OSHA Proposes Changes to Electronic Recordkeeping Requirements
Author: Emily Scace, XpertHR Legal Editor
April 1, 2022
The Occupational Safety and Health Administration (OSHA) has published a proposed rule that would require certain employers to electronically submit more detailed information to the agency regarding their workplace injuries and illnesses than the current rule mandates, while easing reporting requirements for other organizations.
Under OSHA's injury and illness recordkeeping regulations, covered employers are required to maintain records of their employees' work-related injuries and illnesses on three forms:
- OSHA Form 300A Summary of Work-Related Injuries and Illnesses, which aggregates injury and illness data for an establishment over the course of a calendar year;
- OSHA 300 Log of Work-Related Injuries and Illnesses, which contains details about each injury or illness case such as the body part involved, the type and severity of the injury or illness, and the days away from work needed to recover; and
- OSHA 301 Injury and Illness Incident Reports, which contain additional information about the affected employee and the circumstances that led to an injury or illness listed on the OSHA 300 Log.
Currently, establishments that have 250 or more employees and are required to keep injury and illness records must electronically submit data from the OSHA Form 300A each year. Establishments in certain high-hazard industries with 20-249 employees are also subject to this requirement.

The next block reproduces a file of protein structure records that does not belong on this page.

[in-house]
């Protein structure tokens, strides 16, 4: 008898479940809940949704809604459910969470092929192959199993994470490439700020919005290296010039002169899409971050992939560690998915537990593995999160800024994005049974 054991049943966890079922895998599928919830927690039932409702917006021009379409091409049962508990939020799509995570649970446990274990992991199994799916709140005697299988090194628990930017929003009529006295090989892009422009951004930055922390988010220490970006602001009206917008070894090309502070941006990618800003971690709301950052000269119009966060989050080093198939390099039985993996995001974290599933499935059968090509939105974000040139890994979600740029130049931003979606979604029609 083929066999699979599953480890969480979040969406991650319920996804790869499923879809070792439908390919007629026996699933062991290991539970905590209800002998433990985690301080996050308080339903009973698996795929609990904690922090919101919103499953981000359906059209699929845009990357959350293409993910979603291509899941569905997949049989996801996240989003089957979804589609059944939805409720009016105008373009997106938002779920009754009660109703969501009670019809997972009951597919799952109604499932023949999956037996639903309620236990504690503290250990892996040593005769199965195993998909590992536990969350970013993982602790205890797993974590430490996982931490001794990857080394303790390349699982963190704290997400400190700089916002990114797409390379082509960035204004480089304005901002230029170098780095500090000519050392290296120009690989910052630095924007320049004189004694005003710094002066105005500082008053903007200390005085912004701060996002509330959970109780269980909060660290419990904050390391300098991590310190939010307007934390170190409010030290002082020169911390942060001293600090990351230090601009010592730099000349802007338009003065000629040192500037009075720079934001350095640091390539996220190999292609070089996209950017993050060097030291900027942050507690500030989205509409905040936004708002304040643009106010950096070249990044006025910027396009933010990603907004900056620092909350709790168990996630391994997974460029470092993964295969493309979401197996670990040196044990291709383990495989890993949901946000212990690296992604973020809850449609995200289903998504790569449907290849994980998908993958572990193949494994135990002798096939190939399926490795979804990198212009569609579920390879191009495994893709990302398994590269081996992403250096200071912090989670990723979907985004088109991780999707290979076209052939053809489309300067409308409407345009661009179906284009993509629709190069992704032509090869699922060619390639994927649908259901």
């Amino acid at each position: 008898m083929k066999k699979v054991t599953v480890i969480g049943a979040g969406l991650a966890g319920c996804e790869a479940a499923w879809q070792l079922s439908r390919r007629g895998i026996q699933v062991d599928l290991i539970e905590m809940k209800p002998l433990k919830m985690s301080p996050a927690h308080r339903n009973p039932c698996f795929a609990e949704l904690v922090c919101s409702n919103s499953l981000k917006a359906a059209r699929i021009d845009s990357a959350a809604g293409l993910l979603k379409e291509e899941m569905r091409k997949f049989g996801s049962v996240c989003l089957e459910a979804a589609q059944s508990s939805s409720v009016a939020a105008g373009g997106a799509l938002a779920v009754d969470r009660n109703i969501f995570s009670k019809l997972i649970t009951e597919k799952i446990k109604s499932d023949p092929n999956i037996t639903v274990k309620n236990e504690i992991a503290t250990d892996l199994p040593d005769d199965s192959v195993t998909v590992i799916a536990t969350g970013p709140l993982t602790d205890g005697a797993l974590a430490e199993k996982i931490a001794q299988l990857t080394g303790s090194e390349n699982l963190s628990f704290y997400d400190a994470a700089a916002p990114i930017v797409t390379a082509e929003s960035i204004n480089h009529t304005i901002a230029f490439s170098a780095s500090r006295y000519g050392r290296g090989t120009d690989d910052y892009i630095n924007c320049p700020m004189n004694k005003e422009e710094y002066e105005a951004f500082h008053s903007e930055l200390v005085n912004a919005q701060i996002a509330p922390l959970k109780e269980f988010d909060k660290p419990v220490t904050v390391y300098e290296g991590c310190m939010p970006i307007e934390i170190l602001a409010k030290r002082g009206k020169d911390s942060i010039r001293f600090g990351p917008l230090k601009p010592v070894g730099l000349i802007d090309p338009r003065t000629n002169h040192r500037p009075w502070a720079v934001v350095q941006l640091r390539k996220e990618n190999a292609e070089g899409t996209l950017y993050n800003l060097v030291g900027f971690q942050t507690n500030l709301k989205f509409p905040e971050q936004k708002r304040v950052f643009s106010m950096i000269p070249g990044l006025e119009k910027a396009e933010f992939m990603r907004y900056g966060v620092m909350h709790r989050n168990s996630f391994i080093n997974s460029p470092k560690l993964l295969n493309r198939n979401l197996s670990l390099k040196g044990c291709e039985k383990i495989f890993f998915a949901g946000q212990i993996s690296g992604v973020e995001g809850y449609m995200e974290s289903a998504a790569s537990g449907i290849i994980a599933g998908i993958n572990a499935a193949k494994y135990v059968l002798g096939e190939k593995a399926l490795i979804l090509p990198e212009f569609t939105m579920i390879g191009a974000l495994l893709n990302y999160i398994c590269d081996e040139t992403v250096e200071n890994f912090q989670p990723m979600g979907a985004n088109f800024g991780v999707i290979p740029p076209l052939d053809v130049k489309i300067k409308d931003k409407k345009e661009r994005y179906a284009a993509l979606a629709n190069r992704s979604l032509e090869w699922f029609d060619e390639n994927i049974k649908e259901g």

Under the proposed rule, establishments with 100 or more employees in certain listed industries would be required to submit not only the summary data from OSHA Form 300A, but also the more detailed information contained in the OSHA 300 Log and the OSHA Form 301 incident reports. Establishments in a separate list of high-hazard industries with 20 or more employees would only be required to submit the Form 300A data. OSHA claims this requirement would allow the agency to more effectively target its inspection, enforcement and outreach efforts to the workplaces where employees are at greatest risk.
Meanwhile, establishments outside the listed industries, regardless of size, would no longer be required to electronically submit injury and illness data to OSHA.
OSHA's electronic recordkeeping requirements have been controversial since their initial imposition in 2016. The original Obama-era regulation would have required all establishments covered under the recordkeeping rule with 250 or more employees to submit data from all three recordkeeping forms, while smaller employers in listed high-hazard industries were required to submit only the summary data from Form 300A. Many industry groups and safety professionals opposed the rule, contending that OSHA's collection of the data would lead to under-reporting of workplace injuries and push employers to focus more on their injury rates than on creating an overall culture of safety.
However, due to implementation delays, collection of the 300 logs and 301 incident reports from larger employers never occurred, and in 2019, OSHA officially revised the rule to require only submission of the 300A summary data for all affected employers.
The latest development strikes a middle ground between the 2016 and 2019 versions of the rule by requiring the more detailed information only from high-hazard establishments while relieving many large lower-hazard establishments of the electronic submission requirements altogether.
Public comments on the proposed rule are being accepted through May 31, 2022.